# Cost efficiency of installed dual-system (air source heat pump and natural gas furnace)

• posted on February 6, 2007, 4:48 am
I currently have a natural gas furnace and a air-source heat pump. Since the effiecency of a heat pump varies on a number of factors, I would like to find out at what outside temperature does it become more COST EFFICIENT to switch over to my natural gas furnace vs air-source heat pump? I am pretty sure I'm going to have to create a spreadsheet to calculate this. That way when costs change, this would allow the user to know how it effects the outside temperature.
Can anyone help me out or has this already been done before somewhere else?
HeatPump variables HSPF Size of unit (in what measurement?) Outside temperature Inside temperature Cost of electricity
Natural Gas furnace variables Cost of fuel efficiency of unit
Are these the main variables needed? Where can I find the necessary formulas? I really appreciate any help that can be given. If I can figure this out I may be able to put up an online spreadsheet or something. Thank you!!!
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• posted on February 6, 2007, 6:46 am

Not all heat pumps are created equal...really need to look at the heat ratings chart for the particular unit.
Given, capacity as well as cop of any heat pump will drop off where you have lowered outside temps--what's not given is the effect of humidity....which can form frost that will eventually impeded mass airflow....result is a greatly reduced btu output until a defrost cycle is initiated and finally terminates....
Units having a fairly coarse fin spacing and the newer "spine type" coil construction appear ( at least they do to ) to perform better in the above respect.
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<%-name%>
• posted on February 6, 2007, 7:59 am

Would need utility rates...
What's your Natural gas cost per therm? (It would be nice to have the actual heat content of the gas in your area) Would need to know your furnace's efficiency?
What's your Electric cost per kwh? Would also need to know your heat pumps COP at different outdoor temps?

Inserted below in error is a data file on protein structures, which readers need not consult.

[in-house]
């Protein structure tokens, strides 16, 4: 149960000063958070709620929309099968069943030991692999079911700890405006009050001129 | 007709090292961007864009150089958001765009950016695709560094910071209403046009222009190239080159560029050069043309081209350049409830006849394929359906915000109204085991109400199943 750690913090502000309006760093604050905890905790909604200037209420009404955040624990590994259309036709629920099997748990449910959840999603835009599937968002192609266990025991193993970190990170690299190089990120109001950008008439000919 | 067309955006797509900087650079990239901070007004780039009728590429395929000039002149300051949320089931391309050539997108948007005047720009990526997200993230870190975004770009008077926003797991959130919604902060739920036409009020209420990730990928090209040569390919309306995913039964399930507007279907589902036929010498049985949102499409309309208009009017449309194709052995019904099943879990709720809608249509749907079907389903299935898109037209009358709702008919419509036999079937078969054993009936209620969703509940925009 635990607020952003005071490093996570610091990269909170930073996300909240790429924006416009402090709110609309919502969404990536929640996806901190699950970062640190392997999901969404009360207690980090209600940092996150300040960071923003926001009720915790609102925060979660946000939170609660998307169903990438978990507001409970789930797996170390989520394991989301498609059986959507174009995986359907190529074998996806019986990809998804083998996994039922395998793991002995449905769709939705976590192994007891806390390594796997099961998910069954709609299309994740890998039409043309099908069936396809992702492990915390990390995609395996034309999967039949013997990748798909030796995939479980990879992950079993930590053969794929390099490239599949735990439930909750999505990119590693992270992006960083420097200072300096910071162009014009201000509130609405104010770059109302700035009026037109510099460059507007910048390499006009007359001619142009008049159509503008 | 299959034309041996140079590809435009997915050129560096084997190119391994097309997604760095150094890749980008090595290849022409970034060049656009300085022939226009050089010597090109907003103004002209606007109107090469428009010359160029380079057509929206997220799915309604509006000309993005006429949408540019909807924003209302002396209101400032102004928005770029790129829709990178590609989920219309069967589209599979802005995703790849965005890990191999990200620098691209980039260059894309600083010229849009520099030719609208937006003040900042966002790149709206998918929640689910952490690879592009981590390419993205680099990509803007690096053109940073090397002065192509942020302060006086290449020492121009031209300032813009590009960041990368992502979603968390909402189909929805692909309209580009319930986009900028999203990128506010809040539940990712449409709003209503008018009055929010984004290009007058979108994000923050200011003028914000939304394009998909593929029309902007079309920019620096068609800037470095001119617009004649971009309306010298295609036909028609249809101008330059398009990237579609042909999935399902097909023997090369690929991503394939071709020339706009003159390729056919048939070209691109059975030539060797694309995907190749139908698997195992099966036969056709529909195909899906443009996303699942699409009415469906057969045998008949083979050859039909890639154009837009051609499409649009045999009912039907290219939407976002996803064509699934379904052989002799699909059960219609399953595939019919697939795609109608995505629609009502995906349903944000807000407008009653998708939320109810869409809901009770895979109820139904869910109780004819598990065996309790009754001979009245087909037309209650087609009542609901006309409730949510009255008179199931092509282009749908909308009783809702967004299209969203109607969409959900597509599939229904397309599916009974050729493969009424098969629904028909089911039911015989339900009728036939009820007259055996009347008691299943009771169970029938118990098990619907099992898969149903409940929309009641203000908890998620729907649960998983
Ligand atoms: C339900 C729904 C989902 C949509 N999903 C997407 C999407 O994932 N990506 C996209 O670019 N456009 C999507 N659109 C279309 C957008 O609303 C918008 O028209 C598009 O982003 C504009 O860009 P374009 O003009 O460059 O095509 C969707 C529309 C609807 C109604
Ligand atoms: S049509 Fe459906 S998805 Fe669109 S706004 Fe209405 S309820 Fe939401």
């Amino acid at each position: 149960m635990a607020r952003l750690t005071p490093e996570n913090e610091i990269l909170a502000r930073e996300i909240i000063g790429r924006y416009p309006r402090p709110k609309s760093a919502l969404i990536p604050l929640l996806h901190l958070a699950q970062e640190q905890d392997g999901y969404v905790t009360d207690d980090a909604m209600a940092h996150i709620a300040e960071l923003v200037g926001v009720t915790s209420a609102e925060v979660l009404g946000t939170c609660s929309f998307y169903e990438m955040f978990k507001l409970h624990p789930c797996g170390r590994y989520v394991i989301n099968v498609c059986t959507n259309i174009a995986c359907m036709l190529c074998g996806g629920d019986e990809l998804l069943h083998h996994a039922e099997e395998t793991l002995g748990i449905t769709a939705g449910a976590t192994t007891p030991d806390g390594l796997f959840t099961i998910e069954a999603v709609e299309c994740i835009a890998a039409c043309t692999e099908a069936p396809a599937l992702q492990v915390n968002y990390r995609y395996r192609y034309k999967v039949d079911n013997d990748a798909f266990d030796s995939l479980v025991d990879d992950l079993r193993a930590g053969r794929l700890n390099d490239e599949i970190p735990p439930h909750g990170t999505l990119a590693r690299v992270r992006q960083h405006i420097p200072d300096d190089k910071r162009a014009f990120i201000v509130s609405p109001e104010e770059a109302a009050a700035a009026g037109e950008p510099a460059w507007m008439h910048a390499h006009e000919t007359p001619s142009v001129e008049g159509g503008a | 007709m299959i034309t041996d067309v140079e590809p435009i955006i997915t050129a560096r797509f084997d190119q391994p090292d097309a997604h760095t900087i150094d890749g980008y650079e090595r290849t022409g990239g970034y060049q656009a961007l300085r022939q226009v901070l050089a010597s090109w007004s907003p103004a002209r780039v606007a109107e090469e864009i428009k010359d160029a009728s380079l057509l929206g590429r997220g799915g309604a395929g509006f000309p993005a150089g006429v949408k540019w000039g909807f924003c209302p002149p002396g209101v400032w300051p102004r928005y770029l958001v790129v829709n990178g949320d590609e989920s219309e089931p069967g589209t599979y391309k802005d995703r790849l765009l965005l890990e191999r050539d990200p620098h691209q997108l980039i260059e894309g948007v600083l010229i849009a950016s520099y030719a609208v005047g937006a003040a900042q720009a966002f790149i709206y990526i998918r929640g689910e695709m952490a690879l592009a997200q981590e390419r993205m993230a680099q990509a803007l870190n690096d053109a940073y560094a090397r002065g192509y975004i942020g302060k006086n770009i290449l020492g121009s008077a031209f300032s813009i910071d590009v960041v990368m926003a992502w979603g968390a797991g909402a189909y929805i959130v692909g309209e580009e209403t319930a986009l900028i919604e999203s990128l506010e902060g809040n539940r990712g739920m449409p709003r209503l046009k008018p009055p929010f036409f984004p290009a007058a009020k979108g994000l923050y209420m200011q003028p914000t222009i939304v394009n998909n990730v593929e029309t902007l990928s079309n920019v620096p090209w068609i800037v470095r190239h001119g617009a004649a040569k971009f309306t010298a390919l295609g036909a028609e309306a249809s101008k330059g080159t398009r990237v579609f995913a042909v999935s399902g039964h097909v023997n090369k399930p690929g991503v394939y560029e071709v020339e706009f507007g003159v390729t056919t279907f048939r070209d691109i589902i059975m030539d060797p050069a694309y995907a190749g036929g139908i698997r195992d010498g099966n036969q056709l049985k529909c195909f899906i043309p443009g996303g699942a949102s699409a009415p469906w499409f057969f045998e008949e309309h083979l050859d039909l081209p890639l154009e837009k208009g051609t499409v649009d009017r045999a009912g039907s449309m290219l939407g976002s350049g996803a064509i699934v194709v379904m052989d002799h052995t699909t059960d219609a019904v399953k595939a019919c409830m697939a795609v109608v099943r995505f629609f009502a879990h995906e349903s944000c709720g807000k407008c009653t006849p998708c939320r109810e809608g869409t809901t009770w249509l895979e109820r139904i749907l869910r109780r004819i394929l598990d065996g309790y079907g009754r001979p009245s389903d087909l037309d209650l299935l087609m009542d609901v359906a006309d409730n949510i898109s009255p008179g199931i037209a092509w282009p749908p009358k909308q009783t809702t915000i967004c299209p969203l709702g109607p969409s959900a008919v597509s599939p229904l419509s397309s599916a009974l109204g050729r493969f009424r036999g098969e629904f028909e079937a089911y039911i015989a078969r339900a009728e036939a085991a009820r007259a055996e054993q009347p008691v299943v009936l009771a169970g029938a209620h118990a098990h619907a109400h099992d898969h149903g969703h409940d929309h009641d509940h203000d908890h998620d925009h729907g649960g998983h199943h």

If you want to get really technical yes... But for the most part, there would have to be some big changes in rates to make a big difference.

Yes, would need the infomation that I asked for above.

COP at outdoor temps...

(Gas content, heating value per cf)

Start by getting me the info...
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• posted on February 6, 2007, 4:41 pm

Typical 13 seer unit can be found here :
http://tinyurl.com/265clq
Pg 18 charts operation under various outdoor temps ranging from -10F on up alongside btu capacity and unit electrical power input.
Like I say though--if you throw high (or low) humidity into the picture then all bets are off.
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• posted on February 6, 2007, 5:14 pm

#1 he didn't list his SEER, not that all are equal. But that guide is a joke... I like how they MIS-LEAD people with this statement...
"All units provide high operating efficiencies of 13 SEER, 3.3 COP or greater"
They ASSUME that nobody uses their heat pumps below 47 degrees!! As that is their lowest rated unit at 47 degrees. They FORGET to say... "this unit's COP at temperatures below 17 degrees is under 2.2"
As that is the highest of their available sizes all the way down to 2.0 for their 2 ton unit.
That's what I call BULLSHIT marketing.
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• posted on February 6, 2007, 5:49 pm

Isn't it all?......................
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• posted on February 6, 2007, 11:57 pm

I'd need to see a couple of pics of your tits!
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• posted on February 9, 2007, 4:07 am
try here.... http://www.aridirectory.org/index.html